The Engineers from the UK were to manage the Project initially, and Manjula anticipated utilising the local labour in the construction work, to help the community with employment after the Tsunami disaster. It was further decided that the project management skills and the knowledge needed to be passed on to local engineers, thus empowering them with the skills to undertake future projects themselves without external technical assistance.

The construction work commenced on the 2nd of June 2005, and the first house was completed on the 22nd June, exactly within three weeks. Four more houses are being constructed and are due to be completed towards the end of July 2005. The project is made easy due to the transport economic factor- the building site has easy access from the main road and five houses are in the close proximity. The management for the scheme was structured in a most simple manner to compensate for any poor communication between the engineers and the contractors and thereby to keep a tight control of the finances.

During the whole mission the Project Manager is held responsible for managing the construction work- organising necessary materials and supplies, and in the area of negotiations with the contractors, suppliers and other bodies to ensure a smooth operation of the project. He is also given an added responsibility of keeping a tight control of the finances and to adhere strictly to an allocated budget.

The Assistant Project Manager is given the responsibility of the day-to-day administration of the project and making any technical decisions. He is also responsible for managing the two graduate engineers and providing technical guidance. He has to report directly to the Project Manager on a daily basis keeping him abreast with the progress of the project and of any problems on the site.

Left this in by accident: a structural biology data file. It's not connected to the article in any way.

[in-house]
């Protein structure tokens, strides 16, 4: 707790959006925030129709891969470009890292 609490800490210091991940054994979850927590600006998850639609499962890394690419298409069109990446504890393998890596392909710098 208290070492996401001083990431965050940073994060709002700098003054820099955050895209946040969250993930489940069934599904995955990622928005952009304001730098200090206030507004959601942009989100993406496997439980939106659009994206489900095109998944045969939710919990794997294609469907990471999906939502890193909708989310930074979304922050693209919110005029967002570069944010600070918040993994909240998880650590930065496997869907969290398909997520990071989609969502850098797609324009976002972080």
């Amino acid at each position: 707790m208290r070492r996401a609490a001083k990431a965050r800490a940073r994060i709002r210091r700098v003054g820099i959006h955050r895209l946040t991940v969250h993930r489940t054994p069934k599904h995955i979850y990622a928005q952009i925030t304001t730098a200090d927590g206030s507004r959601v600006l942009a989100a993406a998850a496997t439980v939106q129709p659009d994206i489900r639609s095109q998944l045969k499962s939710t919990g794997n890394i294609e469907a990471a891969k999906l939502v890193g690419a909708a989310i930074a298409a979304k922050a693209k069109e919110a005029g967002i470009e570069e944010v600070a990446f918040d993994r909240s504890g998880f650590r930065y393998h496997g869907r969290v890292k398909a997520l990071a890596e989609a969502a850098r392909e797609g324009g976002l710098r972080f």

The Graduate Engineers were employed directly from a local university to undertake Surveying work and to deal with the local authorities. The estimated costs were based on current labour rates in Sri Lanka, as the Foreign Exchange rates fluctuate daily due to the current situation in Sri Lanka.

The construction of these houses will provide long-term stability for the people and helps them rebuild their lives. The cost for the whole project was estimated (allowing for the fluctuations in the currency market) at 50,000.

Manjula did not seek any financial assistance from the Sri Lankan authorities. "We were only worried about helping out those who had lost everything and wanted to provide them with a roof above their head. We did not have the time or the patience to procrastinate things as long as we managed to raise funds with the goodwill of our friends and colleagues from UK and Spain. Houses were constructed outside the 100 meter buffer zone and the people owned the land which made things very much easier for us to get on with our intended target with the full cooperation of the Gramasevaka", said Manjula Nishan Weeratunge.

Having satisfactorily built five houses so far they are now planning to build 20 or more. They have already visited some ear marked areas for this purpose where there are only a handful of permanently constructed houses at present.

When they went back to Ambalangoda to hand over the first completed house to retired Police Constable Dayawansa, "the experience was wonderful and my wife and I were very much touched by the smiling expressions with gratitude written all over their faces which could not have been said in thousand words", said Manjula Nishan Weeratunge.

Manjula Weeratunga would like to acknowledge with gratitude the support he received in many forms from his parents - Christy and Rosy, his wife's family in Spain, his sisters Chrysthanthi and Nishanthi, brother Mahesh, staff at Marian Martin & Joan Wood at Linbrooks Services Ltd; Diane Abeywickrama, Costain UK, Wijith Wijeratne, Sandy Perera, Lord Crathorne (Parochial Church Council) and above all Ven. Sudharma without whom there would not have been such a project at all!

The Charity Ayuda - UK is officially registered in the UK and their second objective is to open an orphanage in Sri Lanka and seek sponsorship for each child from the UK. His friend, Wijith Wijeratne, has already donated their family home in Mathugama for this purpose . It is estimated that refurbishing costs and transforming this house, with modern facilities, to be used as an orphanage would cost 10,000 (Ten Thousand) at least.

Any philanthropists who would like to help this young Sri Lankan expatriate in his worthy efforts to help the helpless in Sri Lanka could send in their contributions directly to HSBC Plc., 33 Town Centre, Hatfield, Herts. AL10 OJX - quoting AYUDA UK - Account No. 61491563 - Sorting code 40-23-19.